KUALA LUMPUR, Aug 7 (Reuters) - Malaysian Prime Minister
Najib Razak could call national elections anytime between now
and April 2013, but he may wait to announce a generous budget on
Sept. 28 as he plays a risky waiting game.
The ruling National Front coalition is widely expected to
win the election but further gains by the opposition after its
strong performance in 2008 could undermine Najib's standing.
Holding back until after September would give Najib more
time to shore up flagging support among ethnic Chinese voters,
and to convince Malaysians that his reform efforts are working
as he tries to reverse the ruling coalition's worst election
showing in 2008.
It would also make him vulnerable to any worsening of the
global economy or the emergence of fresh corruption scandals
that could push swing voters over to the three-party opposition.
The political atmosphere is becoming more tense as the
election looms. Key opposition figures have complained of hate
speech and acts of intimidation directed at
Malaysia's economy grew at an annual pace of 4.7 percent in
the first quarter of the year, the central bank said in May,
slowing from the previous three months but beating market
expectations as firm domestic demand helped offset a slump in
exports. Economic growth is expected to slow to 4-5 percent this
year as exports suffer, the central bank has said.
RATINGS (Unchanged unless stated):
Following is a summary of key Malaysia risks to watch:
The polls will be a test of Najib's efforts to reform the
state-heavy economy and roll back repressive security laws
without upsetting the status quo that has seen his dominant
United Malays National Organization (UMNO) party rule since
independence in 1957.
The election promises to be the most fiercely fought in
Malaysia's history, and already tensions are high after
opposition leader Anwar Ibrahim was charged over his role in a
major street protest for electoral reform in April.
In addition, senior opposition politician Rafizi Ramli, who
made a series of revelations about alleged government
wrongdoing, was arrested in early August for disclosing bank
details related to a high-profile corruption case involving the
family of a former minister.
Meanwhile, the government is planning a fresh round of cash
handouts to poorer families, Deputy Prime Minister Muhiyuddin
Yassin said in June, a move aimed at shoring up support among
Najib announced bonuses worth half a month's salary for
civil servants and 500 ringgit ($160) each for government
pensioners would be paid ahead of Eid-Al-Fitr celebrations later
In July, Najib -- facing growing public demand for greater
political and social freedoms -- said he would scrap the
colonial-era Sedition Act, which has been used over the years to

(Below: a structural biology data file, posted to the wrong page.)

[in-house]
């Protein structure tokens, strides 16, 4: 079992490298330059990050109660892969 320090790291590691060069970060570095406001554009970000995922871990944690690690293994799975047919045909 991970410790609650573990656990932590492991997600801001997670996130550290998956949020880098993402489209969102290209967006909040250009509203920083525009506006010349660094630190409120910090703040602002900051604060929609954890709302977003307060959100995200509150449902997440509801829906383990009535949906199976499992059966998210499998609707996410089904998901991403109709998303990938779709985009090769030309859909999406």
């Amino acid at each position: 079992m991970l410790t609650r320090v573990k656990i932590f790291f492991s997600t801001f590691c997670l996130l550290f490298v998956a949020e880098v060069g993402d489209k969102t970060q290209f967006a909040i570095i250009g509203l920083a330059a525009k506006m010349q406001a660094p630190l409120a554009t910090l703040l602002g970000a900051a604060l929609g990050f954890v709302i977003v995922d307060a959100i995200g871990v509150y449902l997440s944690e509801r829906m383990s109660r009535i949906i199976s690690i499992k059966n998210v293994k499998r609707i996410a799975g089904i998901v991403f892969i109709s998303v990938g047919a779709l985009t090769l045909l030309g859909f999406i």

Uncertainty over the timing of the vote could harm the
economy as companies hold back on spending, while an overly
generous budget would sharpen concerns over Malaysia's chronic
Najib's personal approval rating remains high but support
for his ruling coalition continues to slide. According to a June
survey, Najib's approval rating eased one point to 64 percent
while the coalition's popularity fell 6 points to 42 percent.
Two July defections from coalition in what has traditionally
been a safe bank of seats in the east Malaysian state of Sabah
have added to Najib's worries.
What to watch:
- Clues about the timing of the election. Signs that the
global economy is deteriorating more rapidly could prompt Najib
to rush to the polls before Malaysians feel the pain from a
- Large anti-government protests, and the government's
response to them, as well as racial and religious relations.
- Najib is trying to reach out to non-Muslim minorities who
make up about 40 percent of the population. Last year, he set up
diplomatic ties with the Vatican in a bid to win Christian
Najib pledged to reform a decades-old affirmative action
policy favouring ethnic Malays and replace it with a "New
Economic Model" to promote greater competition and boost
domestic investment that has lagged in recent years.
But the prime minister has since softened his stance on
reforming the policy for fear of alienating conservatives among
the majority ethnic Malays who make up about 60 percent of the
electorate. Investors and the opposition complain that the
race-based policy has been widely abused, fostering cronyism.
The government is implementing a $444 billion initiative,
called the Economic Transformation Program, that is aimed at
propelling the country to developed nation status by 2020.
The government says the ETP has helped it turn the corner on
years of sub-par investment, pointing to a 19 percent jump in
private investment last year. Critics say the ETP is overly
reliant on government funding, which could end up putting
further strains on a budget deficit that hit 5.4 percent in
The central bank has kept its benchmark interest rate on
hold at 3 percent since May 2011, a position it maintained in
July. The government expects the budget gap to fall to 4.7
percent this year but that target could be put at risk by
election spending and a worse-than-expected global slump.
Many analysts believe Najib is waiting until after the
election to announce politically sensitive cuts to fuel
subsidies that he has described as economic "opium". That move,
as well the implementation of a new goods and services tax, is
seen as crucial to tackling the chronic budget deficit and
reducing the government's heavy dependence on the oil sector.
What to watch:
- How the global slowdown affects the Malaysian economy, and
how this affects development spending.
- A possible rise in Malaysia's budget deficit if the economy
slows and the government ramps up spending in an election year.
($1 = 3.1060 Malaysian ringgits)
(Editing by Daniel Magnowski)